This is the first in a three-part series of blog posts written by Hope, who’s a member of library staff and who is on the Autistic Spectrum. In part one she talks about her experiences as a child.
It is not always obvious that someone is on the Autistic Spectrum. I am a thirty-one-year-old Library Adviser in Central Library. I also happen to be on the Autistic Spectrum.
As a child, I was lost in unfamiliar social situations, filled with a fear of strangers, separate to that created by the ‘stranger danger’ messages with which all children are familiar. My fear was more complex, less easy to express. I was afraid of being disliked, of being thought of as weird, of seeing strangers’ eyes glaze over as I spoke to them, or worse, seeing them look sideways at the person next to them in a glance they thought I couldn’t catch – a glance which said – ‘isn’t she a freak?’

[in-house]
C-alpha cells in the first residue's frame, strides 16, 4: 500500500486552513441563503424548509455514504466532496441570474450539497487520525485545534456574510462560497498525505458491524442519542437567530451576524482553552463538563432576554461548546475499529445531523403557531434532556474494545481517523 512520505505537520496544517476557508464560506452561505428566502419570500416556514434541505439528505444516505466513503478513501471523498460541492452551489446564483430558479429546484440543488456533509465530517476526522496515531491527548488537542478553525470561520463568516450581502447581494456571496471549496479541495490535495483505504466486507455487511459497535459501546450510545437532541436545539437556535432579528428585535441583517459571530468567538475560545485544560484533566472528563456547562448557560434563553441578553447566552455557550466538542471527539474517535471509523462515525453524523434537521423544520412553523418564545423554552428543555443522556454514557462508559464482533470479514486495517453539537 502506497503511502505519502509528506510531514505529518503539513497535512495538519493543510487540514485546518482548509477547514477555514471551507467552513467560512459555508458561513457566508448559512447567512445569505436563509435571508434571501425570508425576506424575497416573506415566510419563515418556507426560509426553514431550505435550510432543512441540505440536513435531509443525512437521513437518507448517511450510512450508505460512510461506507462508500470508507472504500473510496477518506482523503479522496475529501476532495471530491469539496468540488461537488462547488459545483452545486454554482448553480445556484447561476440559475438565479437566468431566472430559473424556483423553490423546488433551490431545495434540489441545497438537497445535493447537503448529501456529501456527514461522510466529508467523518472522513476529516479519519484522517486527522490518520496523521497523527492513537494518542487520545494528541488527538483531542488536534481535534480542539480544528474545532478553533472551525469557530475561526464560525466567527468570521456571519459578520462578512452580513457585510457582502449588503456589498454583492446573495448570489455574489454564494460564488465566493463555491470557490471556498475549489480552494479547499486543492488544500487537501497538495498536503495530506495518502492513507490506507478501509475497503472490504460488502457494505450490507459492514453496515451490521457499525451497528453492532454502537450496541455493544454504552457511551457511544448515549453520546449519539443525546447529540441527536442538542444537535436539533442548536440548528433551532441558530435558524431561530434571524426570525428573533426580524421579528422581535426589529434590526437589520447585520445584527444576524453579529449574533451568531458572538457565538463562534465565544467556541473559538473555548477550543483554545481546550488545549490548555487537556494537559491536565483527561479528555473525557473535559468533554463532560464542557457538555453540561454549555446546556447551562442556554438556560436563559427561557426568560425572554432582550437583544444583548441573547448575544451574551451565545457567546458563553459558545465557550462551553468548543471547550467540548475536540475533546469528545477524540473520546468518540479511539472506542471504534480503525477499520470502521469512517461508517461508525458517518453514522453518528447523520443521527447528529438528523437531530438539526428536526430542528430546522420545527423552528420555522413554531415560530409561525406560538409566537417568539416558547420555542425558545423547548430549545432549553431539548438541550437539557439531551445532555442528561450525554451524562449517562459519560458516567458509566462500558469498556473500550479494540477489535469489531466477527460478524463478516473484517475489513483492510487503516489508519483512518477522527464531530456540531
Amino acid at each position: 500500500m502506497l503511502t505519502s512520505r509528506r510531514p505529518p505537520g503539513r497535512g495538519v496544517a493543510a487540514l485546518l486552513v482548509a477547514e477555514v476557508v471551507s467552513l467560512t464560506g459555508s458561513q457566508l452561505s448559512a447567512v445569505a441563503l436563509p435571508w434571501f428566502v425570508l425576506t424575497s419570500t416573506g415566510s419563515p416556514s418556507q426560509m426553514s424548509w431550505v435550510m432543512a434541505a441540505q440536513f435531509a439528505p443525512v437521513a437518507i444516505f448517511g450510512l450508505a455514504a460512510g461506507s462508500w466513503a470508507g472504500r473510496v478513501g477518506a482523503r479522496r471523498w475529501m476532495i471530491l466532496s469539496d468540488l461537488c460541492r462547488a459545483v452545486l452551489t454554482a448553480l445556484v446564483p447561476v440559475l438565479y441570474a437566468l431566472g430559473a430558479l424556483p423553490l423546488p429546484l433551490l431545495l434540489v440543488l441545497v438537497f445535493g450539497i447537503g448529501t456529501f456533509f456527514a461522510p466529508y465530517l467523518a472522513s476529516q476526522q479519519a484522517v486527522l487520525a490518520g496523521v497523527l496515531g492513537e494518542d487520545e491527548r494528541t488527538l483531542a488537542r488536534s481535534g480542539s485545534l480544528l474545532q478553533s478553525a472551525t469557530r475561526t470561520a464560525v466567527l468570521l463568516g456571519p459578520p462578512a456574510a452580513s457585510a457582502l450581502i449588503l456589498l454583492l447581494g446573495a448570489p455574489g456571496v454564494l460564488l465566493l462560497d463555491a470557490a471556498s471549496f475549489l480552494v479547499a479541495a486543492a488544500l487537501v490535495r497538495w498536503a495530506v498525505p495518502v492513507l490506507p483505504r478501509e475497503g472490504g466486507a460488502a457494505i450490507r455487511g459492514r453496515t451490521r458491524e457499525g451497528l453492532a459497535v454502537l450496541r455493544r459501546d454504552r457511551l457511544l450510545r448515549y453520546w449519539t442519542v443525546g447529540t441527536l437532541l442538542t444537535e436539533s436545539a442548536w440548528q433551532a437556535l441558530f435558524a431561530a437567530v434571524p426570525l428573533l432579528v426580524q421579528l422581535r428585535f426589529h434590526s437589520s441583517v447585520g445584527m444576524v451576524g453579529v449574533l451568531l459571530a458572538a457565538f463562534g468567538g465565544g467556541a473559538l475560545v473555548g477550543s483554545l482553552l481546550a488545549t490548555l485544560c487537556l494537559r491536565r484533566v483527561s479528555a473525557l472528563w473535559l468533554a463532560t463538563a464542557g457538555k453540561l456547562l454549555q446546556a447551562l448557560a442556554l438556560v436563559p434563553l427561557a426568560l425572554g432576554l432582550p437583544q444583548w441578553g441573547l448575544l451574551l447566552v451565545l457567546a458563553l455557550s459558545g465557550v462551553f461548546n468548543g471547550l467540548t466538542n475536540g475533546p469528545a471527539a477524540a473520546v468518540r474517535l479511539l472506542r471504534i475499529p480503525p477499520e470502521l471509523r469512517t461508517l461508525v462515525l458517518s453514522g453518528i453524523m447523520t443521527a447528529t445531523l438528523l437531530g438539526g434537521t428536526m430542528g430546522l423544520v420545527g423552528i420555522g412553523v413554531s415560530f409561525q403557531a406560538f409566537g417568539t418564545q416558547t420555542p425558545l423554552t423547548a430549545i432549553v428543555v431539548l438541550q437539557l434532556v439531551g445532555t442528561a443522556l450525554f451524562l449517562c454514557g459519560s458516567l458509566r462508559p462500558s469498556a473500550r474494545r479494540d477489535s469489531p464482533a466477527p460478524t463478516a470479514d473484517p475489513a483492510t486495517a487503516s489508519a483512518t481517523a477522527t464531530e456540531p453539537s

Work can be frightening for people on the Autistic Spectrum, as it entails working with people (members of the public as well as colleagues.) The fear comes not from the other people, but from the Autistic person’s inability (or their low perception of their own ability) to read social cues. Some people who have Autistic Spectrum disorders may talk too much to cover up nerves, some may hardly speak at all – both can be construed as inappropriate.
Tomorrow, Hope talks about the importance of libraries.